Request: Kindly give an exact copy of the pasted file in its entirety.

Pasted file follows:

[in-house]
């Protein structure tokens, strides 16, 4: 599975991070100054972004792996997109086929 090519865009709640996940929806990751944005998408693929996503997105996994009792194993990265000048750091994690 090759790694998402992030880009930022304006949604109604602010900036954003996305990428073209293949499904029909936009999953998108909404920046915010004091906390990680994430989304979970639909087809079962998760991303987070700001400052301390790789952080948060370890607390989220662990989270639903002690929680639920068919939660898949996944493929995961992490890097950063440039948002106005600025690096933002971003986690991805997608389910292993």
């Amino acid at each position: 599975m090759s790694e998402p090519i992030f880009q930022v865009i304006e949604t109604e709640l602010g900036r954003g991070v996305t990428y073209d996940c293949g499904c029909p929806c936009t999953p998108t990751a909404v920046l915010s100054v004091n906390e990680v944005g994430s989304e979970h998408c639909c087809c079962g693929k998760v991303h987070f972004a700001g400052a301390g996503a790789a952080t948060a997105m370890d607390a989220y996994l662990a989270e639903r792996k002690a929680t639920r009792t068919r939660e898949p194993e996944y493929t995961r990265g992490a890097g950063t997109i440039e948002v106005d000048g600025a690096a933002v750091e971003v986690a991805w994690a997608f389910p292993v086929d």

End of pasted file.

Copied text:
[in-house]
């Protein structure tokens, strides 16, 4: 599975991070100054972004792996997109086929 090519865009709640996940929806990751944005998408693929996503997105996994009792194993990265000048750091994690 090759790694998402992030880009930022304006949604109604602010900036954003996305990428073209293949499904029909936009999953998108909404920046915010004091906390990680994430989304979970639909087809079962998760991303987070700001400052301390790789952080948060370890607390989220662990989270639903002690929680639920068919939660898949996944493929995961992490890097950063440039948002106005600025690096933002971003986690991805997608389910292993």
């Amino acid at each position: 599975m090759s790694e998402p090519i992030f880009q930022v865009i304006e949604t109604e709640l602010g900036r954003g991070v996305t990428y073209d996940c293949g499904c029909p929806c936009t999953p998108t990751a909404v920046l915010s100054v004091n906390e990680v944005g994430s989304e979970h998408c639909c087809c079962g693929k998760v991303h987070f972004a700001g400052a301390g996503a790789a952080t948060a997105m370890d607390a989220y996994l662990a989270e639903r792996k002690a929680t639920r009792t068919r939660e898949p194993e996944y493929t995961r990265g992490a890097g950063t997109i440039e948002v106005d000048g600025a690096a933002v750091e971003v986690a991805w994690a997608f389910p292993v086929d």